Now, if the guy on the bucking bronco is playing with his hat while being thrown around, we could talk about the secondary motion of the arm and the hat (follow through/overlap per Newton’s Laws) and about secondary action (acting business in what he’s doing with the hat that shows his personality and enlivens the scene).

  3. Los Says:

    I really like the fact that you’re calling the idea out about secondary action. Like you said, people don’t think about it too much so the scenes don’t have the life that they could’ve. The characters don’t have much motivation and the idea that you’re trying to communicate may not hit as hard as it could’ve if the animator would’ve given the character some actions to make them feel more familiar to the audience. I love your blog man. Keep speeking this truth! haha. I’ll be looking forward to your next posts.

  4. Alejandro Garcia Says:

    I’m glad that you explained this so clearly because I too had been confused about the distinction between follow-through and overlapping action versus secondary action. If I understand correctly, the former is associated with physical motion while the latter has to do with acting.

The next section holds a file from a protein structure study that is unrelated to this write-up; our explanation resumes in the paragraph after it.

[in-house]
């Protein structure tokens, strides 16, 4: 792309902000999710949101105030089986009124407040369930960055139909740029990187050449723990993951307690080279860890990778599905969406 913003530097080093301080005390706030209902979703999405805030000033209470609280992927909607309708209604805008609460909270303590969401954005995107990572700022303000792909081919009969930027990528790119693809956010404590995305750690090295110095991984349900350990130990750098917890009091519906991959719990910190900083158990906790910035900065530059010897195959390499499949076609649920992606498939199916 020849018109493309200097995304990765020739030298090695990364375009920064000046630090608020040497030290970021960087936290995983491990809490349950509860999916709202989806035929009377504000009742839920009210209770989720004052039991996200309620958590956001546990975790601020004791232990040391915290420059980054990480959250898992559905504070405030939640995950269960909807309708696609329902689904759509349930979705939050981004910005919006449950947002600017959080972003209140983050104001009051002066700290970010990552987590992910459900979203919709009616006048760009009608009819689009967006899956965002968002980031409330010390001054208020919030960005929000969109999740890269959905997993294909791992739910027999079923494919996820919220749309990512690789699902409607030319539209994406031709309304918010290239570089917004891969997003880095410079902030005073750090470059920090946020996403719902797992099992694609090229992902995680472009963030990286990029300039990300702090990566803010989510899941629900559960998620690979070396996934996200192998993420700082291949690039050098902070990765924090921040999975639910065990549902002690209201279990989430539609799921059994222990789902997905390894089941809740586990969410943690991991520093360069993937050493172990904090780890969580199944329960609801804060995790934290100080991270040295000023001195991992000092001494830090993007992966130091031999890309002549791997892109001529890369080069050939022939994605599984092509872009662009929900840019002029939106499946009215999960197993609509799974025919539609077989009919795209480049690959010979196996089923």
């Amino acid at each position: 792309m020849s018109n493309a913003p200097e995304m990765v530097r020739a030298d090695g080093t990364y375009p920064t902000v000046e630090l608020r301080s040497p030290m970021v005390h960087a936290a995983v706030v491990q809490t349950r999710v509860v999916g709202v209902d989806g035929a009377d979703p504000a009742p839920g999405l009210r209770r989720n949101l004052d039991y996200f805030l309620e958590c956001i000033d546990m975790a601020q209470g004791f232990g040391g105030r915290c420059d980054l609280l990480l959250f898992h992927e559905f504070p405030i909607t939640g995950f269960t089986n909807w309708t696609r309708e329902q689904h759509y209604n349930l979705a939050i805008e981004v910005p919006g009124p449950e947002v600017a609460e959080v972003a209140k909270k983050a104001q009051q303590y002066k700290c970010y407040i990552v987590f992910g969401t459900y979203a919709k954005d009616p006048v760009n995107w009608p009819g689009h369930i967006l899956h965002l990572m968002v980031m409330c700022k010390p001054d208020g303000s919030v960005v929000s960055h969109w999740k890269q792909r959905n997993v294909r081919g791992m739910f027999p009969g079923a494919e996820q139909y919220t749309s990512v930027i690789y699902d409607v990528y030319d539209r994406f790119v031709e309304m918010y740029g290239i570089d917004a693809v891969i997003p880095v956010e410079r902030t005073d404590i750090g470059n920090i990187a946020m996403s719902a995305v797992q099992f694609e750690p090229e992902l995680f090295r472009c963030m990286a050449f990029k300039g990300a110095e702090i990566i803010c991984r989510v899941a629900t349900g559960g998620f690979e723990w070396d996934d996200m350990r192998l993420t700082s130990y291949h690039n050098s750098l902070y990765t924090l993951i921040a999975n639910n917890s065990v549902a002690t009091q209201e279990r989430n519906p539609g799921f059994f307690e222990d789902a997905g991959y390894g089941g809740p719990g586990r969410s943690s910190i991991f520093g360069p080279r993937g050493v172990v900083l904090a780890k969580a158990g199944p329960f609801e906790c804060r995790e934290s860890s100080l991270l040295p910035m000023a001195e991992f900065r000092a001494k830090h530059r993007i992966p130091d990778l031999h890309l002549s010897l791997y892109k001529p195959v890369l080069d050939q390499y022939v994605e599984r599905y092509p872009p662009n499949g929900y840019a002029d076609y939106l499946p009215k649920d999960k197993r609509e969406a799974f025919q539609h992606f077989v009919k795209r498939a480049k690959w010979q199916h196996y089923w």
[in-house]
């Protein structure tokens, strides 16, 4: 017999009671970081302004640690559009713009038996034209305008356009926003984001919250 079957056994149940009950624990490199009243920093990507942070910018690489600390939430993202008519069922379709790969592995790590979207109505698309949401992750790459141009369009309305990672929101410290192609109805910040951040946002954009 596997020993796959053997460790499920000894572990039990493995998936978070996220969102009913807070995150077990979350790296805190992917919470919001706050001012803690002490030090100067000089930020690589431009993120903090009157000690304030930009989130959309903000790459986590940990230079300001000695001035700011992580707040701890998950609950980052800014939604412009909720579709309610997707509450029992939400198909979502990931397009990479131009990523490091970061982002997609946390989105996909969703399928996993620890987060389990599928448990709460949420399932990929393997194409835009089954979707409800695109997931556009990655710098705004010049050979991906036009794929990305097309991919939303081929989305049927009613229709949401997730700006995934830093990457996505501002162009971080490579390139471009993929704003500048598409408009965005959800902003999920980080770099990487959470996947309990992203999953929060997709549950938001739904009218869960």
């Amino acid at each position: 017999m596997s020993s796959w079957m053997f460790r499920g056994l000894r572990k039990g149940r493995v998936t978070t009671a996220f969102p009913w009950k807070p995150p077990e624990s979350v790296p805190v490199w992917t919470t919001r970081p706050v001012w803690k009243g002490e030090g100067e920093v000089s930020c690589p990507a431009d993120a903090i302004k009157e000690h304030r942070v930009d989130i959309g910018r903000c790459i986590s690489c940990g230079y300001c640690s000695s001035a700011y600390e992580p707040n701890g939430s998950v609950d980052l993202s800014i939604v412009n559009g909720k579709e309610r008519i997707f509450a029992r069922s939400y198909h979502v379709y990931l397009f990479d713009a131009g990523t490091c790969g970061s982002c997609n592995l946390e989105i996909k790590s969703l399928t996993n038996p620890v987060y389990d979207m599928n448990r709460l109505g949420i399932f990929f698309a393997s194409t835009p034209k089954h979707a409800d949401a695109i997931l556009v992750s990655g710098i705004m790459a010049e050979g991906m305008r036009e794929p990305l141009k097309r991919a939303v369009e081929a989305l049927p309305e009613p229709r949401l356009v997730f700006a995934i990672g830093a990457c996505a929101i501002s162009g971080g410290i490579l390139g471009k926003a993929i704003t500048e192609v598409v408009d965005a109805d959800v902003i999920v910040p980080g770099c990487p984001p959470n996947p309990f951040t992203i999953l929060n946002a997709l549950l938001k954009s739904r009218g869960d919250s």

A simple (maybe too simple) way to make the distinction is to say that follow-through/overlapping action occur with inanimate objects (e.g., a rag doll falling to the ground) while secondary action occurs with animate objects (e.g., the rag doll coming to live, dusting himself off and checking his hat as he stands back up).

  5. Kevin Says:

    Hey Alejandro! I think that is indeed a bit too simple. Secondary motion also happens to animate objects — like my example of the rodeo rider on a bronco. The rider is definitely animate, but much of his or her motion during the bucking will be secondary motion (as will the horse’s tail and ears, which are also animate elements). However, you’re correct that an inanimate object can ONLY display secondary motion.

  6. Alejandro Garcia Says:

    Thanks Kevin. It’s great that you’ve clarified this topic and in my class today I passed the information onto my students. The course is “Physics of Animation”, which presents a broad variety of physics topics (basic mechanics, biomechanics, fluids, optics, etc.) as they apply to animation. Keep up the good work, I need more material :-)